24. TCP Framing • TCP does NOT guarantee message boundaries • IRC commands are terminated by a newline • But you may not get one at the end of read(), e.g. • One Send “Hello\n” • Multiple Receives “He”, “llo\n” • If you don’t get the entire line from one read(), use a buffer

  25. write read Client / Server Session read write EOF read close close Revisited Client Server socket socket bind open_listenfd open_clientfd listen Connection request connect accept

  26. Close the Socket • Don’t forget to close the socket descriptor, like a file • int close(int sockfd); • Now server can loop around and accept a new connection when the old one finishes • What’s wrong here?

  27. Server Flaw client 1 server client 2 call accept call connect ret connect ret accept call fgets call read Server blocks waiting for data from Client 1 call connect User goes out to lunch Client 1 blocks waiting for user to type in data Client 2 blocks waiting to complete its connection request until after lunch! Taken from D. Murray, R. Bryant, and G. Langale 15-441/213 slides

  28. Concurrent Servers client 1 server client 2 call accept call connect call connect ret connect ret accept call fgets call read (don’t block) call accept User goes out to lunch Client 1 blocks waiting for user to type in data ret connect call fgets ret accept write call read call read write end read close close Taken from D. Murray, R. Bryant, and G. Langale 15-441/213 slides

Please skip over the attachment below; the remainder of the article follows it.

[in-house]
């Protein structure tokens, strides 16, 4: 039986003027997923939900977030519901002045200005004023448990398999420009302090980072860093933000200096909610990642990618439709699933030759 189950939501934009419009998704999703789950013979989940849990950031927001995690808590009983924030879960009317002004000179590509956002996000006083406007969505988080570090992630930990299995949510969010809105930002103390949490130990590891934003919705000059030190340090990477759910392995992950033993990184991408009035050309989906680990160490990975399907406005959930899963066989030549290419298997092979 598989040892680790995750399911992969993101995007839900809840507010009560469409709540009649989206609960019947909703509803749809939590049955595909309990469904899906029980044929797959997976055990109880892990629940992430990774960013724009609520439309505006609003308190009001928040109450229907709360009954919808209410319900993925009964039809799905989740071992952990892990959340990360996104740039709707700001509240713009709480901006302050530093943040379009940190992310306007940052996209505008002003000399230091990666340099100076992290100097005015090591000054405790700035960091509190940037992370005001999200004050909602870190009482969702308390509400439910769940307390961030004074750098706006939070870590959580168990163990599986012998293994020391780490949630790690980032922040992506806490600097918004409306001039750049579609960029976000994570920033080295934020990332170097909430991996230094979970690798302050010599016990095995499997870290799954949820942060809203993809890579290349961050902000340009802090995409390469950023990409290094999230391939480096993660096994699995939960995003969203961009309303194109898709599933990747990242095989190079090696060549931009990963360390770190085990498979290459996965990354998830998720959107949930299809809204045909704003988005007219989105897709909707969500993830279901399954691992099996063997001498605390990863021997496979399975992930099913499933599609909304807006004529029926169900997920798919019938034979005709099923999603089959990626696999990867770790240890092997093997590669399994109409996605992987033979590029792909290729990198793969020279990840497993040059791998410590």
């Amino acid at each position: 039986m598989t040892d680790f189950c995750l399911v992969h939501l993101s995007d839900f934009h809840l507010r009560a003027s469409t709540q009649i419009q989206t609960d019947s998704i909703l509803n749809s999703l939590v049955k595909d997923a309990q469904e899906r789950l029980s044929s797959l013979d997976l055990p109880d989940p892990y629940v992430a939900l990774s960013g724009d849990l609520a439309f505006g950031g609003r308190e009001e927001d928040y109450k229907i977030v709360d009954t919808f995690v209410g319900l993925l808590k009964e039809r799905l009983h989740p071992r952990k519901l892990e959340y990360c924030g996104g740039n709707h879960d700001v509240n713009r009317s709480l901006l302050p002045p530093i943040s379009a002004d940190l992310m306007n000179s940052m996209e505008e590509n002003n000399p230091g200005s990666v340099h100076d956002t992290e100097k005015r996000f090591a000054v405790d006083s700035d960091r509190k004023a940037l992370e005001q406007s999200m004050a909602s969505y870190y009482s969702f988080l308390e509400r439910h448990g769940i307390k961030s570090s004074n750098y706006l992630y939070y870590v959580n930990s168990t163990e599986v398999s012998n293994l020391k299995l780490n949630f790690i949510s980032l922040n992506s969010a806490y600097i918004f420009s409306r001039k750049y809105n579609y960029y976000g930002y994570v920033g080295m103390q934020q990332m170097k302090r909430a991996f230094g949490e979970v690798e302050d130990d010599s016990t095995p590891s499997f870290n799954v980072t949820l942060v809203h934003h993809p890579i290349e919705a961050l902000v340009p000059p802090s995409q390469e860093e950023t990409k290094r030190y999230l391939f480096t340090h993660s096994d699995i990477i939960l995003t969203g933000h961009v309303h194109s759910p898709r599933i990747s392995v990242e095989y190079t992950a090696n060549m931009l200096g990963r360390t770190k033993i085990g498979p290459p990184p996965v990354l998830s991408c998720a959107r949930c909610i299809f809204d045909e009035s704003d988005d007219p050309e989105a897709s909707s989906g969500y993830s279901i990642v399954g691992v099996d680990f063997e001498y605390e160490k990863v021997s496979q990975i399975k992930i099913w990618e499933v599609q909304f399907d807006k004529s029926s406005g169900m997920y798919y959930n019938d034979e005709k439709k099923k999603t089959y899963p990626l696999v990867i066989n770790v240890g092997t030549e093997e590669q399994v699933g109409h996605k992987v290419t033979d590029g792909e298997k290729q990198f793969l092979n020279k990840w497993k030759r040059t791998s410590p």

29. Concurrency • Threading • Easier to understand • Race conditions increase complexity • Select() • Explicit control flows, no race conditions • Explicit control more complicated • There is no clear winner, but you MUST use select()…

  30. What is select()? • Monitor multiple descriptors • How does it work? • Setup sets of sockets to monitor • select(): blocking until something happens • “Something” could be • Incoming connection: accept() • Clients sending data: read() • Pending data to send: write() • Timeout

  31. Concurrency – Step 1 • Allowing address reuse • Then we set the sockets to be non-blocking int sock, opts=1; sock = socket(...); // To give you an idea of where the new code goes setsockopt(sock, SOL_SOCKET, SO_REUSEADDR, &opts, sizeof(opts)); if((opts = fcntl(sock, F_GETFL)) < 0) { // Get current options printf(“Error...\n”); ... } opts = (opts | O_NONBLOCK); // Don't clobber your old settings if(fcntl(sock, F_SETFL, opts) < 0) { printf(“Error...\n”); ... } bind(...); // To again give you an idea where the new code goes

  32. Concurrency – Step 2 • Monitor sockets with select() • int select(intmaxfd, fd_set *readfds, fd_set *writefds, fd_set *exceptfds, const structtimespec *timeout); • maxfd • max file descriptor + 1 • fd_set: bit vector with FD_SETSIZE bits • readfds: bit vector of read descriptors to monitor • writefds: bit vector of write descriptors to monitor • exceptfds: set to NULL • timeout • how long to wait without activity before returning